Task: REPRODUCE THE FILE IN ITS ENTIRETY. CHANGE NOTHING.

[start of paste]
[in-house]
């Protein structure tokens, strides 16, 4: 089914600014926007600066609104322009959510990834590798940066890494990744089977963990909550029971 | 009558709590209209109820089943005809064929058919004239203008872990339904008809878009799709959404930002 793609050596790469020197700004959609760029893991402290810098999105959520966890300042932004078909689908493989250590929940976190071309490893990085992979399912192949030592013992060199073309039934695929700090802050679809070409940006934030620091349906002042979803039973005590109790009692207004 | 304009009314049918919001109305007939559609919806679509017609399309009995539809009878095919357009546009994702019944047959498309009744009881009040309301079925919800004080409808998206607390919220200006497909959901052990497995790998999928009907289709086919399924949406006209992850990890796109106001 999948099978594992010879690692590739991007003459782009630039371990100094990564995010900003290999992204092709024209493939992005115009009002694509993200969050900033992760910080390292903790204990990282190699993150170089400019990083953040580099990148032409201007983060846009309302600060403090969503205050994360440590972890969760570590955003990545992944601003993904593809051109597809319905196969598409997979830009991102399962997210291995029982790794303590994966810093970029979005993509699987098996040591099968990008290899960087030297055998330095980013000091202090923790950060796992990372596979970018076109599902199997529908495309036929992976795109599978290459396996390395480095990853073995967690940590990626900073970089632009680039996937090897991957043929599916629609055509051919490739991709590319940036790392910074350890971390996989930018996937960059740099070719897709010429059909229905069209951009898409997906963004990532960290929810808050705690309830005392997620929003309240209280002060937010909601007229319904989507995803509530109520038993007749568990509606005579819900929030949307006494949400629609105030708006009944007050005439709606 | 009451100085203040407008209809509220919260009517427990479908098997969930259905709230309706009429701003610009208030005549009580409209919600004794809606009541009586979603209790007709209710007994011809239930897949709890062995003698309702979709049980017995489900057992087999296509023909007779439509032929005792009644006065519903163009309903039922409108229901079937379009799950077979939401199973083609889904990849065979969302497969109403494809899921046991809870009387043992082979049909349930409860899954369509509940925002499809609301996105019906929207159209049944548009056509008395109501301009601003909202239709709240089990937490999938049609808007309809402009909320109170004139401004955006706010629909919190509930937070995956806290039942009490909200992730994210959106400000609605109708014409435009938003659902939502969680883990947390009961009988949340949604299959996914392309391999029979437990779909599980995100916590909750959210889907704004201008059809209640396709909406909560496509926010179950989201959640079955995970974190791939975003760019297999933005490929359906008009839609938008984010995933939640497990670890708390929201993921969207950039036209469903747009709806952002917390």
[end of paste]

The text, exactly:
[in-house]
């Protein structure tokens, strides 16, 4: 089914600014926007600066609104322009959510990834590798940066890494990744089977963990909550029971 | 009558709590209209109820089943005809064929058919004239203008872990339904008809878009799709959404930002 793609050596790469020197700004959609760029893991402290810098999105959520966890300042932004078909689908493989250590929940976190071309490893990085992979399912192949030592013992060199073309039934695929700090802050679809070409940006934030620091349906002042979803039973005590109790009692207004 | 304009009314049918919001109305007939559609919806679509017609399309009995539809009878095919357009546009994702019944047959498309009744009881009040309301079925919800004080409808998206607390919220200006497909959901052990497995790998999928009907289709086919399924949406006209992850990890796109106001 999948099978594992010879690692590739991007003459782009630039371990100094990564995010900003290999992204092709024209493939992005115009009002694509993200969050900033992760910080390292903790204990990282190699993150170089400019990083953040580099990148032409201007983060846009309302600060403090969503205050994360440590972890969760570590955003990545992944601003993904593809051109597809319905196969598409997979830009991102399962997210291995029982790794303590994966810093970029979005993509699987098996040591099968990008290899960087030297055998330095980013000091202090923790950060796992990372596979970018076109599902199997529908495309036929992976795109599978290459396996390395480095990853073995967690940590990626900073970089632009680039996937090897991957043929599916629609055509051919490739991709590319940036790392910074350890971390996989930018996937960059740099070719897709010429059909229905069209951009898409997906963004990532960290929810808050705690309830005392997620929003309240209280002060937010909601007229319904989507995803509530109520038993007749568990509606005579819900929030949307006494949400629609105030708006009944007050005439709606 | 009451100085203040407008209809509220919260009517427990479908098997969930259905709230309706009429701003610009208030005549009580409209919600004794809606009541009586979603209790007709209710007994011809239930897949709890062995003698309702979709049980017995489900057992087999296509023909007779439509032929005792009644006065519903163009309903039922409108229901079937379009799950077979939401199973083609889904990849065979969302497969109403494809899921046991809870009387043992082979049909349930409860899954369509509940925002499809609301996105019906929207159209049944548009056509008395109501301009601003909202239709709240089990937490999938049609808007309809402009909320109170004139401004955006706010629909919190509930937070995956806290039942009490909200992730994210959106400000609605109708014409435009938003659902939502969680883990947390009961009988949340949604299959996914392309391999029979437990779909599980995100916590909750959210889907704004201008059809209640396709909406909560496509926010179950989201959640079955995970974190791939975003760019297999933005490929359906008009839609938008984010995933939640497990670890708390929201993921969207950039036209469903747009709806952002917390």